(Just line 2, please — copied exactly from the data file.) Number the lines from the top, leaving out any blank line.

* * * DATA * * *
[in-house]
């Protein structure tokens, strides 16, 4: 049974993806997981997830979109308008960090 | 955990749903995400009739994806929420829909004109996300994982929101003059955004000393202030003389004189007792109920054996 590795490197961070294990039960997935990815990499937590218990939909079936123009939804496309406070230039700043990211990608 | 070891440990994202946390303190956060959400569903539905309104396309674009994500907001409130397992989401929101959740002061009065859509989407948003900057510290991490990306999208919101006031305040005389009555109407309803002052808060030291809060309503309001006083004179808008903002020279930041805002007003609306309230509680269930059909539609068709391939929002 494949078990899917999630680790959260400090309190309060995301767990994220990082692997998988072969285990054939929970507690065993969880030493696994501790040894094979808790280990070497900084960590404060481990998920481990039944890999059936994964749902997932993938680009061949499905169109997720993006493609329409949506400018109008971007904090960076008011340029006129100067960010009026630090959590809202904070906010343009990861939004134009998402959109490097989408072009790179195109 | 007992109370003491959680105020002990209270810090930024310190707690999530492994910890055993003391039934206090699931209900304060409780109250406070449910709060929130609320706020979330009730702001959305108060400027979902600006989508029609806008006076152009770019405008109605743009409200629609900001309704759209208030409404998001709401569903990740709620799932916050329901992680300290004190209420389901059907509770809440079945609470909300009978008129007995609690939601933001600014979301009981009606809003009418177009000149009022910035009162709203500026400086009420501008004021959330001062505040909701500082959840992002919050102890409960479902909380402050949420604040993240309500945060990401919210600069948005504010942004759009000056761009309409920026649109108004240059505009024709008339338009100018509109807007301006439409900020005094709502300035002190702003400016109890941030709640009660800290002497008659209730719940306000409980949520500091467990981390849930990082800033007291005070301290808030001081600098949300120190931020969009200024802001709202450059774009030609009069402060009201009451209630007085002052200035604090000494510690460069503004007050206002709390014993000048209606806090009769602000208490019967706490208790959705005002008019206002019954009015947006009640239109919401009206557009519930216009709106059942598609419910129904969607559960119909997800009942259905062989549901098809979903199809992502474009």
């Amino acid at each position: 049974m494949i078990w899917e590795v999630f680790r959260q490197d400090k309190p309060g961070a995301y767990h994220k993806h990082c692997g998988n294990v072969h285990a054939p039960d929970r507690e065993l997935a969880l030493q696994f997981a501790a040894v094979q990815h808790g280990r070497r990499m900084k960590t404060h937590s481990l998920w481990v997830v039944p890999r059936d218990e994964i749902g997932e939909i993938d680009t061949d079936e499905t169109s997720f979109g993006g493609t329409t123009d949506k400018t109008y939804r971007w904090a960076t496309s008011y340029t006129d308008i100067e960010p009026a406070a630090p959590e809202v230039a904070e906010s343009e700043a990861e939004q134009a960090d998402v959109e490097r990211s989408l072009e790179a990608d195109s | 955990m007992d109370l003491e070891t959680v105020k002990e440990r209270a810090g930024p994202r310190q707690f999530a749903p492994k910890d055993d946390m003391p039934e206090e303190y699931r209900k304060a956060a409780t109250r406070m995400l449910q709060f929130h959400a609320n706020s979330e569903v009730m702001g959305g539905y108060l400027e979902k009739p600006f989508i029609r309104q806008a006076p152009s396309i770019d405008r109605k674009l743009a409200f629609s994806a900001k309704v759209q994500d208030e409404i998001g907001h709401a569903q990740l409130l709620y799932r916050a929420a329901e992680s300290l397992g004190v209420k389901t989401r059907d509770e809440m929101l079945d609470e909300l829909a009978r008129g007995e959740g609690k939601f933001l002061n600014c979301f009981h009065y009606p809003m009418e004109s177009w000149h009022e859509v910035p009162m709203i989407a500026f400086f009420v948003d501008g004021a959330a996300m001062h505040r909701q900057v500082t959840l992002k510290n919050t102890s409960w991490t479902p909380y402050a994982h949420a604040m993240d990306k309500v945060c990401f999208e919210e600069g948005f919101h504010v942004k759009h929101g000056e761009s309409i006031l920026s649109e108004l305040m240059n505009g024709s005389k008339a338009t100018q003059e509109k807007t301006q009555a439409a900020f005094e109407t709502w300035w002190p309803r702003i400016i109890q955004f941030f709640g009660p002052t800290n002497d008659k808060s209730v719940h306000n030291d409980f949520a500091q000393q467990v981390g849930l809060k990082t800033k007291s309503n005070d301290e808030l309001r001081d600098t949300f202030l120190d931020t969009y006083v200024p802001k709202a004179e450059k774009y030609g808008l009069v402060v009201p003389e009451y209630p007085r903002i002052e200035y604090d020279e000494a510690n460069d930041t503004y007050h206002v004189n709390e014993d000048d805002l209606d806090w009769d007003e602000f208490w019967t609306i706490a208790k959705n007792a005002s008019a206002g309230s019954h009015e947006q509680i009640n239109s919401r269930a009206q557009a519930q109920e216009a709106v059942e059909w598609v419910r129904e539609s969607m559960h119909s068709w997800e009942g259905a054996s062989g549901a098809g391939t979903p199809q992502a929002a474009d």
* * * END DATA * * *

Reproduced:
């Protein structure tokens, strides 16, 4: 049974993806997981997830979109308008960090 | 955990749903995400009739994806929420829909004109996300994982929101003059955004000393202030003389004189007792109920054996 590795490197961070294990039960997935990815990499937590218990939909079936123009939804496309406070230039700043990211990608 | 070891440990994202946390303190956060959400569903539905309104396309674009994500907001409130397992989401929101959740002061009065859509989407948003900057510290991490990306999208919101006031305040005389009555109407309803002052808060030291809060309503309001006083004179808008903002020279930041805002007003609306309230509680269930059909539609068709391939929002 494949078990899917999630680790959260400090309190309060995301767990994220990082692997998988072969285990054939929970507690065993969880030493696994501790040894094979808790280990070497900084960590404060481990998920481990039944890999059936994964749902997932993938680009061949499905169109997720993006493609329409949506400018109008971007904090960076008011340029006129100067960010009026630090959590809202904070906010343009990861939004134009998402959109490097989408072009790179195109 | 007992109370003491959680105020002990209270810090930024310190707690999530492994910890055993003391039934206090699931209900304060409780109250406070449910709060929130609320706020979330009730702001959305108060400027979902600006989508029609806008006076152009770019405008109605743009409200629609900001309704759209208030409404998001709401569903990740709620799932916050329901992680300290004190209420389901059907509770809440079945609470909300009978008129007995609690939601933001600014979301009981009606809003009418177009000149009022910035009162709203500026400086009420501008004021959330001062505040909701500082959840992002919050102890409960479902909380402050949420604040993240309500945060990401919210600069948005504010942004759009000056761009309409920026649109108004240059505009024709008339338009100018509109807007301006439409900020005094709502300035002190702003400016109890941030709640009660800290002497008659209730719940306000409980949520500091467990981390849930990082800033007291005070301290808030001081600098949300120190931020969009200024802001709202450059774009030609009069402060009201009451209630007085002052200035604090000494510690460069503004007050206002709390014993000048209606806090009769602000208490019967706490208790959705005002008019206002019954009015947006009640239109919401009206557009519930216009709106059942598609419910129904969607559960119909997800009942259905062989549901098809979903199809992502474009």